It Takes a Rooted Village: Networked Resistance, Connected Communities, and Adaptive Responses to Forest Tenure Reform in Northern Thailand

TitleIt Takes a Rooted Village: Networked Resistance, Connected Communities, and Adaptive Responses to Forest Tenure Reform in Northern Thailand
Annotated RecordNot Annotated
Year of Publication2016
AuthorsRoberts K
Secondary TitleASEAS – Austrian Journal of South-East Asian Studies
Volume9
Issue1
Pagination53-68
Key themesAccessToJustice, CivilSociety-Donors, Environment, Formalisation-titling, MarginalisedPeople
Abstract

Conflicts persist between forest dwelling communities and advocates of forest conservation. In Thailand, a community forestry bill and national park expansion initiatives leave little space for communities. The article analyzes the case of the predominantly ethnic Black Lahu village of Huai Lu Luang in Chiang Rai province that has resisted the threats posed by a community forestry bill and a proposed national park. The villagers reside on a national forest reserve and have no de jure rights to the land. This article argues, however, that through its network rooted in place and connected to an assemblage of civil society, local government, and NGOs, Huai Lu Luang has been able to stall efforts by the Thai government that would detrimentally impact their use of and access to forest resources. Their resistance is best understood not in isolation – as one victimized community resisting threats to their livelihoods – but in connection to place, through dynamic assemblages. A ‘rooted’ networks approach follows the connections and nodes of Huai Lu Luang’s network that influence and aid the village’s attempts to resist forest tenure reform.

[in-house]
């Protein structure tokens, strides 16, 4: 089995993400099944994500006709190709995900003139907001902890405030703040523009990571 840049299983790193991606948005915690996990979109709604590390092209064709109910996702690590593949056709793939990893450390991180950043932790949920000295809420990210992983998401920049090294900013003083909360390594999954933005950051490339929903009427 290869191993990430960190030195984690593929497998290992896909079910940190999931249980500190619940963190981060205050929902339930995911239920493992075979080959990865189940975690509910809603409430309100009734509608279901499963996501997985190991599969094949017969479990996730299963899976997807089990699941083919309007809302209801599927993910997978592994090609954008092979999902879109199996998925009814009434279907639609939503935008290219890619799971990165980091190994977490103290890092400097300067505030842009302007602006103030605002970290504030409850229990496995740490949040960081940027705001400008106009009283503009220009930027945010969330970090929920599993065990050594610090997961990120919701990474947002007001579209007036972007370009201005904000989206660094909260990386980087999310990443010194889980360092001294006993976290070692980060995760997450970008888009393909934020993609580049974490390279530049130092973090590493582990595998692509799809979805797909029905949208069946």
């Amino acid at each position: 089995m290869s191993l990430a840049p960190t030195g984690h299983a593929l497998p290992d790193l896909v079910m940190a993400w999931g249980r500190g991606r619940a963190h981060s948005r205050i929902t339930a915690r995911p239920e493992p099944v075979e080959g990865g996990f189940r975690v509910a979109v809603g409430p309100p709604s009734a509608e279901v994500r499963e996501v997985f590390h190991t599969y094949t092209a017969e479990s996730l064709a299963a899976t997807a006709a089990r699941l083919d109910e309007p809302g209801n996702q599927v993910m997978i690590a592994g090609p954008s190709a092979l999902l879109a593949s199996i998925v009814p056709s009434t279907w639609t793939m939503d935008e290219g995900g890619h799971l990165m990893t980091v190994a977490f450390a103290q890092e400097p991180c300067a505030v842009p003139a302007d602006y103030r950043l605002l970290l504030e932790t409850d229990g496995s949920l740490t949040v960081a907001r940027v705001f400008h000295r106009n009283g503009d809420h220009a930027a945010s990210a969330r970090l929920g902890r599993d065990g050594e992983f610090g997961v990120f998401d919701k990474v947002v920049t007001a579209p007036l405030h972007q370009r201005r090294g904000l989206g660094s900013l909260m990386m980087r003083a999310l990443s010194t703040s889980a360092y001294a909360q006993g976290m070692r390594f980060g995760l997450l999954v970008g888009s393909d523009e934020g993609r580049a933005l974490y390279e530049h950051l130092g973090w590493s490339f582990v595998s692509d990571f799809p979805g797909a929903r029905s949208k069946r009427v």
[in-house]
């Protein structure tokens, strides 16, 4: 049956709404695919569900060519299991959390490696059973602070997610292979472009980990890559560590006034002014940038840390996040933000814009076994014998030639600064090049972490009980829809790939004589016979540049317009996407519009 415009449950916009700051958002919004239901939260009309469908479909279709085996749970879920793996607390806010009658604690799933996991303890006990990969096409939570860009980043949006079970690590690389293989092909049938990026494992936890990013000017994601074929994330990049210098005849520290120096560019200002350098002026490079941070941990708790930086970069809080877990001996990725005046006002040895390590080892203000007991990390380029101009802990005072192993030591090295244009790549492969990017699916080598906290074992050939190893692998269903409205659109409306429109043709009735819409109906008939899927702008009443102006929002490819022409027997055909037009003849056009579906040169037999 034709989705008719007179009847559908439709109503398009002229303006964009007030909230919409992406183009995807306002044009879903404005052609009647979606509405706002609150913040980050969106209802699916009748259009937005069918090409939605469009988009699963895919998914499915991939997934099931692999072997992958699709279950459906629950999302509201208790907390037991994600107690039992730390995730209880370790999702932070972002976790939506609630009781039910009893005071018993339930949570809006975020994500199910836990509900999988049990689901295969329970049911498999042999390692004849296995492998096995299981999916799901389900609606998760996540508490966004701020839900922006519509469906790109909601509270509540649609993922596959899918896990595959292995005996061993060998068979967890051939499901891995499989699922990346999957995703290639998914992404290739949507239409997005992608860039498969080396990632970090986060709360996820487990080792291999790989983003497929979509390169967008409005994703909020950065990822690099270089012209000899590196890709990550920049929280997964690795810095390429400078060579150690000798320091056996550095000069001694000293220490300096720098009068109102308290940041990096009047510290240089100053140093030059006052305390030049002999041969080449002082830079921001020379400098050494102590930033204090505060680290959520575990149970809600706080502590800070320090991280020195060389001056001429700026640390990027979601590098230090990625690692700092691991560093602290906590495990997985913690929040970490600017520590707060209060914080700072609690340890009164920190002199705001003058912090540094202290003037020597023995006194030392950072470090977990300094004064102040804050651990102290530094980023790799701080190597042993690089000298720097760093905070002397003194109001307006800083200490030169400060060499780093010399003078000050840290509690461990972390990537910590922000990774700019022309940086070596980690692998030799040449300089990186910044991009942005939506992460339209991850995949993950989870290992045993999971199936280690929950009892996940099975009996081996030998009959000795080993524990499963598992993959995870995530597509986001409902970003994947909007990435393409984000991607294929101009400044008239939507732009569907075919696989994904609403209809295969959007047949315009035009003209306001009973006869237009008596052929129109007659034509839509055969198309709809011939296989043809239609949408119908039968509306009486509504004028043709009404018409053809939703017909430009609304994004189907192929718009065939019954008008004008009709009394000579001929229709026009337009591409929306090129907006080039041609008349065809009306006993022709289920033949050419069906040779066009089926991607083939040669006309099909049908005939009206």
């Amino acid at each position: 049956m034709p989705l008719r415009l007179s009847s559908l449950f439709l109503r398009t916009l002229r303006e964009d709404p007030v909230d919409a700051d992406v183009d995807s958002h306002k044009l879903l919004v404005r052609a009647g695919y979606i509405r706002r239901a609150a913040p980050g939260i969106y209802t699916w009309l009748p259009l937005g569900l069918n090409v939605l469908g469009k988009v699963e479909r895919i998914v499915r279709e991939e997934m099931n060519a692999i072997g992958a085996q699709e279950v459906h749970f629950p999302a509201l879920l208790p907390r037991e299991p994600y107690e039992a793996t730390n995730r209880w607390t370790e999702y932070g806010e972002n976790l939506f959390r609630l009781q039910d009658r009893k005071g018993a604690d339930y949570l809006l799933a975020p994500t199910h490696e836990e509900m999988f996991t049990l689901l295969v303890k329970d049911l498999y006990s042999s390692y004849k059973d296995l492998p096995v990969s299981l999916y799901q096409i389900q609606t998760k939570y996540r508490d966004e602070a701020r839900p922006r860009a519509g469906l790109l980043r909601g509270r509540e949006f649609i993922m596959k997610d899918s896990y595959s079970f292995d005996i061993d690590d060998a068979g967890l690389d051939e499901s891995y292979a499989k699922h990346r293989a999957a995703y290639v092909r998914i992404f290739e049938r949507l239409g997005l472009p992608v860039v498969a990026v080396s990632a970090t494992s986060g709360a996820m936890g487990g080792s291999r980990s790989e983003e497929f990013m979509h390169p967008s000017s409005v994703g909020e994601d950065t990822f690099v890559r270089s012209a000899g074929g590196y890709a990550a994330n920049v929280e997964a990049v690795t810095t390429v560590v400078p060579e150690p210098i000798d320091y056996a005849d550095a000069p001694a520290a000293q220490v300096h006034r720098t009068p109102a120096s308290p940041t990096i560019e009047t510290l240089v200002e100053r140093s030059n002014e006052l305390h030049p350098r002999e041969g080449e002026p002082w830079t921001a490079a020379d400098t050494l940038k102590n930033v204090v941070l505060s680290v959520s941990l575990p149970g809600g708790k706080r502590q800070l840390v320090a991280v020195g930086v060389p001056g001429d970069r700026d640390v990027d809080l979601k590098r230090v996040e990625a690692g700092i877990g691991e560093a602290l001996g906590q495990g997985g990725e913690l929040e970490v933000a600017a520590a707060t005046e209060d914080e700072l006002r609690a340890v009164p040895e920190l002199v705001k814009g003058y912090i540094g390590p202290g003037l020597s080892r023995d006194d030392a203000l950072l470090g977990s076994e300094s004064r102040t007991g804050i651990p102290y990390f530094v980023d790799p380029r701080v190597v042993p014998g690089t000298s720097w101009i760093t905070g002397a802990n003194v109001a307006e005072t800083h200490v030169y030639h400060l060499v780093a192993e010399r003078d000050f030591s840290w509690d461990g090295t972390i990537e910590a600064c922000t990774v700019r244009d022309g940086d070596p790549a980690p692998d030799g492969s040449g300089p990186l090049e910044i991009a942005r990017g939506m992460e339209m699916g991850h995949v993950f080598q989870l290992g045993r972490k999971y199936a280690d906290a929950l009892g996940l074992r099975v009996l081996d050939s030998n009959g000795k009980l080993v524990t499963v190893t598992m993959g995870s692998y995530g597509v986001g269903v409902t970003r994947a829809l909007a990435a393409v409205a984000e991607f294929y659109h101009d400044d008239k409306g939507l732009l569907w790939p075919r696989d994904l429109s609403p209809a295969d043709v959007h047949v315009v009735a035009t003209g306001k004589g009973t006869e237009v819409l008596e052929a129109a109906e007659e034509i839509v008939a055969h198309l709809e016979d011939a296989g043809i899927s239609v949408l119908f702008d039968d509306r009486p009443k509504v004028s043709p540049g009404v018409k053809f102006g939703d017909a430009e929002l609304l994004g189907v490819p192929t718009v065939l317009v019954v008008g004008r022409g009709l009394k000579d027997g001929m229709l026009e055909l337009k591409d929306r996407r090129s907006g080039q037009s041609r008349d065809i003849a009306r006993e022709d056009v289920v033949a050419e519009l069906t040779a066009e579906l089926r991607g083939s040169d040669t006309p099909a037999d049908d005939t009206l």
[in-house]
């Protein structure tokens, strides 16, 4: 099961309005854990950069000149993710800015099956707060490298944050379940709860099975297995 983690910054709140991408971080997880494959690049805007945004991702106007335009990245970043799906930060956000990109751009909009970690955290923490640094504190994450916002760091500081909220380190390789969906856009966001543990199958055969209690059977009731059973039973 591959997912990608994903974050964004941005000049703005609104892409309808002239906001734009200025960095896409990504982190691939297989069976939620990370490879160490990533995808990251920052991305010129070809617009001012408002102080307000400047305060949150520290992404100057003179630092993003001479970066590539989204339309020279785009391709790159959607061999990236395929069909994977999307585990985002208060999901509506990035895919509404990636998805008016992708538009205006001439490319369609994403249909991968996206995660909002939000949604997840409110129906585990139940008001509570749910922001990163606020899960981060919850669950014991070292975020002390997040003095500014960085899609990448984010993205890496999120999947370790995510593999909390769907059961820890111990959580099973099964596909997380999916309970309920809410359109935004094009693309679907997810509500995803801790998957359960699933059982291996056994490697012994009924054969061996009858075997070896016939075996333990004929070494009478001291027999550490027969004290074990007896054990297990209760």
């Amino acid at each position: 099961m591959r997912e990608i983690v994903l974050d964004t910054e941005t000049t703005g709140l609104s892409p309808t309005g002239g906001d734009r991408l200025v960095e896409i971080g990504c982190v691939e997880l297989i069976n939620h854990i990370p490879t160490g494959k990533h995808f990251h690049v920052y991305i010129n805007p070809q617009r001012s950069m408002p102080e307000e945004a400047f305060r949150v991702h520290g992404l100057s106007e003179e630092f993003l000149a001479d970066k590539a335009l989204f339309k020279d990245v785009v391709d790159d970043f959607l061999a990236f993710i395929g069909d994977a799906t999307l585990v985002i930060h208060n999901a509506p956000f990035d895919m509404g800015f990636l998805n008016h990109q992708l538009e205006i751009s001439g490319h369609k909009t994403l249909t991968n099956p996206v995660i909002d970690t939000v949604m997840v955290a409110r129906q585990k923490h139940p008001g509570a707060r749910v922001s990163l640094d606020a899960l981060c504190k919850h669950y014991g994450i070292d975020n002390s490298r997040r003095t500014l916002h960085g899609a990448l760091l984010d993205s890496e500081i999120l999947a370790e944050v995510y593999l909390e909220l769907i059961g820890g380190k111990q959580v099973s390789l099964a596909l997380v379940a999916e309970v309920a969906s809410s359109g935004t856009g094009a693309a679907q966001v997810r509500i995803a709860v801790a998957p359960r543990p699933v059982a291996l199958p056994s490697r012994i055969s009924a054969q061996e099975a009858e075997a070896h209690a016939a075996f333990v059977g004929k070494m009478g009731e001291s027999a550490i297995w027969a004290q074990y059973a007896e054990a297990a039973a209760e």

URLhttps://aseas.univie.ac.at/index.php/aseas/article/view/1038
Availability

Available for download

Countries

Thailand

Document Type

Journal Article